Publisher's Note: This post appears here courtesy of the The Daily Wire. The author of this post is Amanda Harding.
Kanye West doesn't usually apologize for offending the mainstream media, and this latest "White Lives Matter"
incident is no exception.
The 45-year-old rapper shared a message on Instagram defending his latest controversy. Putting it simply, Ye wrote in the caption, "Here's my latest response when people ask me why I made a tee that says white lives matter... THEY DO."
artist has been facing heat for debuting shirts emblazoned with "White Lives Matter"
on the back, and the pope's face on the front, at his Paris fashion show Monday. He posed in a now-viral image with The Daily Wire's Candace Owens, who has also come to Ye's defense to spread the messaging.
She left a comment on his latest post with multiple laughing-crying emojis.
Jaden Smith reportedly immediately left his front-row seat at the show when he saw the shirts. Ye also got into a public battle with Vogue editor Gabriella Karefa-Johnson, who called the apparel "pure violence."
Supermodel Gigi Hadid jumped to Karefa-Johnson's defense, saying, "You wish u had a percentage of her intellect. You have no idea haha...If there's actually a point to any of your sh** she might be the only person that could save u."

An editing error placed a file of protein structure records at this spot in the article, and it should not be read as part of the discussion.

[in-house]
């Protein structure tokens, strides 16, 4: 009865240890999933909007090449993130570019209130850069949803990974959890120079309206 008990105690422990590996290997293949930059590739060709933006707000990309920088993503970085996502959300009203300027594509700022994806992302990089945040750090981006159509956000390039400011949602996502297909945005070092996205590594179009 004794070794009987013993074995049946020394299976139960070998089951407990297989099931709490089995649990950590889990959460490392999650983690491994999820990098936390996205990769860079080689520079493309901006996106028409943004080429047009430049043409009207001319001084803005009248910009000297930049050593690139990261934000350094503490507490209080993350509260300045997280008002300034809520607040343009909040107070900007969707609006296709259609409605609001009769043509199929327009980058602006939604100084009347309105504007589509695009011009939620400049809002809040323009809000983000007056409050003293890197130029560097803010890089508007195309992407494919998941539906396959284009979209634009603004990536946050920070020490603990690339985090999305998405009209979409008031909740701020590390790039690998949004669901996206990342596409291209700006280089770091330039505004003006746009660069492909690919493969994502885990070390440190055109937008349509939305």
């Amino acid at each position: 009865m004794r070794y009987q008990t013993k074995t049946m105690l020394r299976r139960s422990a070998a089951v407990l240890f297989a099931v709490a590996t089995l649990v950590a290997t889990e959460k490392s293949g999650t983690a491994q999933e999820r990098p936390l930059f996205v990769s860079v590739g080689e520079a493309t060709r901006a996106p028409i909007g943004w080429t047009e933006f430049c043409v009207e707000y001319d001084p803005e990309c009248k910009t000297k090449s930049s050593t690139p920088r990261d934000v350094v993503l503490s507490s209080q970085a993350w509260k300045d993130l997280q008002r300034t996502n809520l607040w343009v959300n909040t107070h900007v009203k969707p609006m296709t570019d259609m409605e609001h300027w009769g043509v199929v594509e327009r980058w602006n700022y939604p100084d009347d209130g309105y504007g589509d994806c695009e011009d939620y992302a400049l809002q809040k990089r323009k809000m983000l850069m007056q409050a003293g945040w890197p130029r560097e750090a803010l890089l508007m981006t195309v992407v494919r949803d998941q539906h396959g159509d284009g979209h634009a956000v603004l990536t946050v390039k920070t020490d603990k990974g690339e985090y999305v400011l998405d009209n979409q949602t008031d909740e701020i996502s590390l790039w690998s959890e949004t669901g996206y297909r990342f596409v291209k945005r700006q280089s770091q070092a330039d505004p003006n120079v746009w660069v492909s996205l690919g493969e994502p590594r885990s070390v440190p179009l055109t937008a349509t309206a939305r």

Earlier in the week, the rapper shared in an Instagram story, "Everyone knows that Black Lives Matter was a scam now it's over you're welcome."
Ye also went off on detractors, saying they were never around for other drama in his life but only speak up when they're annoyed with him.
"I wonder what Gigi [Hadid] and Venus's perspectives were when I didn't know where my child was on her birthday,"
West shot back on an Instagram post Wednesday, as The Daily Wire previously reported.
"So why did everyone feel so free to attack me about my t-shirt but Candace Owens was the only public figure to say that it was wrong for the Kardashians to keep me from seeing my daughter?"
Ye continued. "Or we just chime in when we want to tear a black man down for actually having a different political opinion?"
"And for all the audience so outraged about my t-shirt, where were you when I couldn't see my kids?"
he wrote. "I went public in hope of public support at that time."